A long-dormant volcano on Russia’s Kamchatka Peninsula erupted in March 2017. Several satellites caught images of a thick, ash-laden plume trailing from Kambalny.
The Moderate Resolution Imaging Spectroradiometer (MODIS) on NASA’s Terra satellite captured a natural-color image of Kambalny Volcano and its plume on March 25, 2017, the day after it began to erupt. By 1:34 p.m. local time (01:34 Universal Time) that day, the plume stretched about 100 kilometers (60 miles) to the southwest. A dark stain is visible to the west of the plume, where ash has covered the snow. By March 26, ash falls would cover the ground on both sides of the volcano.
The Ozone Monitoring Instrument on NASA’s Aura satellite observed an airborne plume of sulfur dioxide (SO2) trailing south of Kamchatka on March 26. “The higher SO2 amounts downwind could be due to multiple factors,” said Simon Carn, an atmospheric scientist at Michigan Technological University, “including variable emissions at the volcano (such as an initial burst), increasing altitude of the plume downwind, or decreasing ash content downwind.”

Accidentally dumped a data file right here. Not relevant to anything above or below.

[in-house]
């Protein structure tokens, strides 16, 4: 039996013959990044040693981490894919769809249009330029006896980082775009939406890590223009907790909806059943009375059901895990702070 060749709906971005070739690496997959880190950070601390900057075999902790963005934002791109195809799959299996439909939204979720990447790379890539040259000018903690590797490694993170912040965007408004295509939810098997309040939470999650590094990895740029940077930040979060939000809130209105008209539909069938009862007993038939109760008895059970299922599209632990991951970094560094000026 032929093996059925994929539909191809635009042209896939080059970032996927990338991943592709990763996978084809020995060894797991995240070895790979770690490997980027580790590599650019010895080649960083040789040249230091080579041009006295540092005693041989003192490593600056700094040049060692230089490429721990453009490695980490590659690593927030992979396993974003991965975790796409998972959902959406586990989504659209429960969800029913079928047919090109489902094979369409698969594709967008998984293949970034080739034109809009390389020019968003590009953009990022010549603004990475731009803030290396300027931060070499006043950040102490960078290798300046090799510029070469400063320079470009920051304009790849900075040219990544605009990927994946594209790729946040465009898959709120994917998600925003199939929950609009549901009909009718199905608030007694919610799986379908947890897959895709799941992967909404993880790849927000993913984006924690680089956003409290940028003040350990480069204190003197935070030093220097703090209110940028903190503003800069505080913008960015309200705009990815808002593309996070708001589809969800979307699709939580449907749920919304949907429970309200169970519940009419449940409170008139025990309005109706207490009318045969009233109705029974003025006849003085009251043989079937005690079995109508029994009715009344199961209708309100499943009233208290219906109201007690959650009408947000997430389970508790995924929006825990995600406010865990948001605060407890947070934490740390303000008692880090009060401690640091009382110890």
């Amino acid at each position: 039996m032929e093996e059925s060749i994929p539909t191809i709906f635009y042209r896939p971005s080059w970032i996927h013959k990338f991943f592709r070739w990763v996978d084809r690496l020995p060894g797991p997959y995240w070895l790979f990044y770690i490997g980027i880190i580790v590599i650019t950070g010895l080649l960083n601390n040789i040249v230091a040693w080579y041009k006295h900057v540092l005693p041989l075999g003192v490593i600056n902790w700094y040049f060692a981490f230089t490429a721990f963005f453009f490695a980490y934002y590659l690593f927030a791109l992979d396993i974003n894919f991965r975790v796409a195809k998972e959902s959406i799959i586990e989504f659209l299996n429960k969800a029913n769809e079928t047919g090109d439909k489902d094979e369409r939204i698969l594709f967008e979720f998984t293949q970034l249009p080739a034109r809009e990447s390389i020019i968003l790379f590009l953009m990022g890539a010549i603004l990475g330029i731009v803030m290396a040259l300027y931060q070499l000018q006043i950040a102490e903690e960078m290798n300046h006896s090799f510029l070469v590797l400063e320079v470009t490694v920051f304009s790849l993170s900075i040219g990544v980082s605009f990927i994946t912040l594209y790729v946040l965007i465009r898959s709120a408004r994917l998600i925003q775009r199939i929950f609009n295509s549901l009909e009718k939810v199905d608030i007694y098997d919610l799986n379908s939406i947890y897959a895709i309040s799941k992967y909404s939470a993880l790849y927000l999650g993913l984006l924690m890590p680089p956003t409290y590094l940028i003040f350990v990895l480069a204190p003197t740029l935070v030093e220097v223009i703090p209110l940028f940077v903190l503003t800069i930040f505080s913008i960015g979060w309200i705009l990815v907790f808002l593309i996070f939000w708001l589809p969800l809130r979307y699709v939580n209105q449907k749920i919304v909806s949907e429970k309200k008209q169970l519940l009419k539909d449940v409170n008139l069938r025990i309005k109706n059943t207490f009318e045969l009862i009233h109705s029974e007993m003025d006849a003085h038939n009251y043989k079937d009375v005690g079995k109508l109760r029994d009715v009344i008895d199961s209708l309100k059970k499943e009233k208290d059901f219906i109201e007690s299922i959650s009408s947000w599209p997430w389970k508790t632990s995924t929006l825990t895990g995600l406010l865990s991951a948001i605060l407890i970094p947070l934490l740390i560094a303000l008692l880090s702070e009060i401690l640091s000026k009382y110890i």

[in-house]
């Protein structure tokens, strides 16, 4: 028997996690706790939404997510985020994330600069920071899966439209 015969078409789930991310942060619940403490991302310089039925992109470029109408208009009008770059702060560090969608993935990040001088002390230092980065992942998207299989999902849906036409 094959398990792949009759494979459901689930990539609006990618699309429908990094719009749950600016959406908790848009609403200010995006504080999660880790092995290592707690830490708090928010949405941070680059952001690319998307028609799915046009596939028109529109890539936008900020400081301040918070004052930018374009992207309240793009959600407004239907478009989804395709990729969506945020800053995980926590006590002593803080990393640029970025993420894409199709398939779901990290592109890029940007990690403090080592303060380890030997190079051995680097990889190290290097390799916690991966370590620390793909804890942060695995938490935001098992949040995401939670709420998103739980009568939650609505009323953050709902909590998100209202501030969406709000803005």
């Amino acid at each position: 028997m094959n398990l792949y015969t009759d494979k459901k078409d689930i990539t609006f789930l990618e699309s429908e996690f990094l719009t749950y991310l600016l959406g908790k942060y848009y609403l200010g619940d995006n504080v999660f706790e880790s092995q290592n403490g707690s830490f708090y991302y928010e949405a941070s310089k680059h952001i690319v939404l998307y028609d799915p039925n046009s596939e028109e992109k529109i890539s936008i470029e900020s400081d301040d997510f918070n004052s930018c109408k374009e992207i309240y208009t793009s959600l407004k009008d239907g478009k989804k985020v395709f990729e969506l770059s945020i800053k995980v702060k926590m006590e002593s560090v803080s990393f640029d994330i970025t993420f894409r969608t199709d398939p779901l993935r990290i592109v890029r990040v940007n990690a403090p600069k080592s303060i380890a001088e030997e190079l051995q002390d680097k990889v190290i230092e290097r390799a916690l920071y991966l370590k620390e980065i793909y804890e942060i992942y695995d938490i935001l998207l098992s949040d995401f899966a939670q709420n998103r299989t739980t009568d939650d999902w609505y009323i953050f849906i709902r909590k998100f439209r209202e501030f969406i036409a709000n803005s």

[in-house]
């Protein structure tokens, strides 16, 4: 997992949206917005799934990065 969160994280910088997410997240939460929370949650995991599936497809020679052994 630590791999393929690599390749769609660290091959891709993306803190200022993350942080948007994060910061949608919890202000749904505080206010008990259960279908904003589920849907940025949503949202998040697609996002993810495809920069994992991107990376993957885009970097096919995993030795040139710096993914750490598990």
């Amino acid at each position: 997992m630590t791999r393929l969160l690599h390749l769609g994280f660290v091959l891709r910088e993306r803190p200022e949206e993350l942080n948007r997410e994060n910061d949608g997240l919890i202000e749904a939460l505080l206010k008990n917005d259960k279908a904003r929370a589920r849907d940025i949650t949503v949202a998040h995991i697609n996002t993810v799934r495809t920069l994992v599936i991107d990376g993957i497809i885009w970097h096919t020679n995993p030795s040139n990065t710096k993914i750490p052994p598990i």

Invisible to the human eye, SO2 can harm people as well as the environment. According to a recent study, volcanoes collectively emit 20 to 25 million tons of SO2 into the atmosphere per year.
An alert from the Kamchatka Volcanic Eruption Response Team warned of sporadic ash plumes rising up to 8 kilometers (26,200 feet) above sea level. The activity could affect international and low-flying aircraft in the region, the group said.
NASA image (top) by Jeff Schmatlz and Joshua Stevens, using MODIS data from LANCE/EOSDIS Rapid Response. NASA Earth Observatory map (bottom) by Joshua Stevens, using data courtesy of the Aura OMI science team. Caption by Pola Lem.